But she points out that while the wirehouses lost a combined total of 146 advisors in the first quarter, according to the Reuters data, they gained 108 advisors. Even given that sideways movement, that still leaves as many as 38 advisors that may have left the wirehouse arena in favor of independence. See: A hockey star went from being a Merrill Lynch client to a Merrill Lynch advisor to the latest Merrill Lynch breakaway.
“That’s a bigger number than we’ve seen before that have left the wirehouses,” Diamond says. “I know for a fact a number of large Merrill teams have left and joined places like HighTower Advisors LLC and Focus Financial Partners, LLC. For years wirehouses have generally dismissed the move toward independence as advisors who couldn’t cut it at a wirehouse. You can’t dismiss it these days.”
A lot from a little
CONCERT Wealth Management, an aggregator that targets smaller wirehouse breakaways who want to go independent, gained two Merrill advisors in the first quarter. See: CONCERT Wealth Management nabbed 12 wirehouse teams in the last 12 months and this wirehouse-lite is just getting started.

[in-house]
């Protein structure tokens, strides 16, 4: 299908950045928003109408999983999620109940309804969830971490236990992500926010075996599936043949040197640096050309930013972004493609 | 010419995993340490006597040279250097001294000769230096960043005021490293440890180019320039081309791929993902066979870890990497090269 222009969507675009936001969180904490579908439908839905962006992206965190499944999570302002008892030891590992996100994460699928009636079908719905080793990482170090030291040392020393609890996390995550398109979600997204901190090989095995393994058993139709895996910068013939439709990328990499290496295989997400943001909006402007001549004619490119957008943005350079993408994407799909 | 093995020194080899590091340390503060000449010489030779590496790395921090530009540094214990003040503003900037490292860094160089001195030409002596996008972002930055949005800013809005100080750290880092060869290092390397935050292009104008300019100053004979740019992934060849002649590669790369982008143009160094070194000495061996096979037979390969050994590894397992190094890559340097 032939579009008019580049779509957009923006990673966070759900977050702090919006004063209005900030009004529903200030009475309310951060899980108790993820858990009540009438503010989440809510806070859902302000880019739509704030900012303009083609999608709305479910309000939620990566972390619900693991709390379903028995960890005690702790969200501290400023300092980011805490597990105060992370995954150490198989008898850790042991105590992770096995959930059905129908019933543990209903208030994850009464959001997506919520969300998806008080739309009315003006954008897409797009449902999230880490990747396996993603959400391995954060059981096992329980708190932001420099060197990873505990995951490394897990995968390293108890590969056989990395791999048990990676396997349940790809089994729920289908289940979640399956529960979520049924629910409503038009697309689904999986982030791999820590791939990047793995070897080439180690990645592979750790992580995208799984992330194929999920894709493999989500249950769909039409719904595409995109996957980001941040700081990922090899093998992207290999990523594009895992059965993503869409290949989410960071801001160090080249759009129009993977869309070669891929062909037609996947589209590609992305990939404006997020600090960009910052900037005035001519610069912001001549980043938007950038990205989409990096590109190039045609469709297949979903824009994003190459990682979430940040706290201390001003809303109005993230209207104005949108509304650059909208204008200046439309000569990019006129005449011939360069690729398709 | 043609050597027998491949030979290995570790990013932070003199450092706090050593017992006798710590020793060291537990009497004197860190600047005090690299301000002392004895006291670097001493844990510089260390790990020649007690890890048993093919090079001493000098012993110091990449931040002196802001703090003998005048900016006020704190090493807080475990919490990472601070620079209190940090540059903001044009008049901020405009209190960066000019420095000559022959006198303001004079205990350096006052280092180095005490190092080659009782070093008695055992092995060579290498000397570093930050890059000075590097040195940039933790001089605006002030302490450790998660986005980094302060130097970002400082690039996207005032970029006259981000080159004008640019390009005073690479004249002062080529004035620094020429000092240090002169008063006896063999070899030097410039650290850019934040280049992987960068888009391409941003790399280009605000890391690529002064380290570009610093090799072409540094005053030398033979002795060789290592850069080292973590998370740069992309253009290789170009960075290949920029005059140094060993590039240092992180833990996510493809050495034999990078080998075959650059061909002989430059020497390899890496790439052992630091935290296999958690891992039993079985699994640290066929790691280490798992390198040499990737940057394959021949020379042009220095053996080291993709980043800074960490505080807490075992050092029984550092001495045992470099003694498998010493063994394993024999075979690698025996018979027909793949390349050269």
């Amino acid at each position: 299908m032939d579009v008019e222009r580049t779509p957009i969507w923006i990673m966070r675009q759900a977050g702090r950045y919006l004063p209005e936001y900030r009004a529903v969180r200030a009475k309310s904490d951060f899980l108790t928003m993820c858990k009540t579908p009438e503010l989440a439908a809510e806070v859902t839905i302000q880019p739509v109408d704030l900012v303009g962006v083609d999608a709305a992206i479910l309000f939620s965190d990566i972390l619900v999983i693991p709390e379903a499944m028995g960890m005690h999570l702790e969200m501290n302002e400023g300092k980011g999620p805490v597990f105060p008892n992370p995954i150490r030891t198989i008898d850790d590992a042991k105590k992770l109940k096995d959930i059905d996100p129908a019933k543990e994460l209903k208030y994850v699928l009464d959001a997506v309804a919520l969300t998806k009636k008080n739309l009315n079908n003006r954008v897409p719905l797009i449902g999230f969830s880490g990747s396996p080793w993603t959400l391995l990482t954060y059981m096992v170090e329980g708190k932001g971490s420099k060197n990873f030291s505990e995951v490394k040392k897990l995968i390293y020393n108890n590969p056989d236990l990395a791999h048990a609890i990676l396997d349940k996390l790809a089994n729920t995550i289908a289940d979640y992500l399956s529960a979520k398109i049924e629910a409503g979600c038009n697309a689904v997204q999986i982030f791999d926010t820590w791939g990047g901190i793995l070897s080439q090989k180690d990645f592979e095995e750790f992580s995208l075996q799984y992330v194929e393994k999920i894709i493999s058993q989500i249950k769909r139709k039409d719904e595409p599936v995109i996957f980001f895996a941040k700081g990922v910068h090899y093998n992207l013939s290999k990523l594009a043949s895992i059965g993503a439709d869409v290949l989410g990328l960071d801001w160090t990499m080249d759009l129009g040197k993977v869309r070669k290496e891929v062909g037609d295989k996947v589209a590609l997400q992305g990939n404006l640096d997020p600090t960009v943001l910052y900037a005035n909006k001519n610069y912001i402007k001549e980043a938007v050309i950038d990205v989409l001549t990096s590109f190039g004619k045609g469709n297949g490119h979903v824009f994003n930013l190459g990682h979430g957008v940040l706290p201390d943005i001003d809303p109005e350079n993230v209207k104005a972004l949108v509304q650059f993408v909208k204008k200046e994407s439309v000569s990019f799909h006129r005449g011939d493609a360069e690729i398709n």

Brad Stratton left Merrill in February with his $75 million in assets to join CONCERT. See: Veteran Merrill Lynch manager leaves seven registrations on the table to return to his pure-RIA roots.
Myles Pritchard, with about $100 million in assets, made his break so in March. See: Myles Pritchard thought it was better in the Bahamas and Merrill Lynch didn’t — so he left for life with CONCERT Wealth Management.”
CONCERT chief executive Felipe Luna believes that Merrill has decided it can’t make enough profit from advisors whose revenue may only be $350,000 or who have assets of no more than $100 million.
“The $350,000 producer can be very profitable and a great client of ours but in the wirehouse environment, because of their economics, these advisors aren’t very attractive,” Luna says.
Luna says he is also hearing chatter that Merrill’s payout structure could change, and minimums may be raised. See: Merrill Lynch unveils changes to broker compensation.
Young eager to fly
Ryan Shanks, founder and CEO of Finetooth Consulting LLC, feels that younger advisors have been the most receptive to leaving wirehouses in general recently.
“You’re starting to see a demographic of younger men and women who don’t have a tolerance for the BS, but the older generation might put up with it because they were so loyal. With Merrill and Bank of America, it’s been a mess. If you’re a Merrill advisor, you’re inheriting whatever garbage that came with that. Bank of America can’t get its arms around consumer advisors, and that’s a big problem.”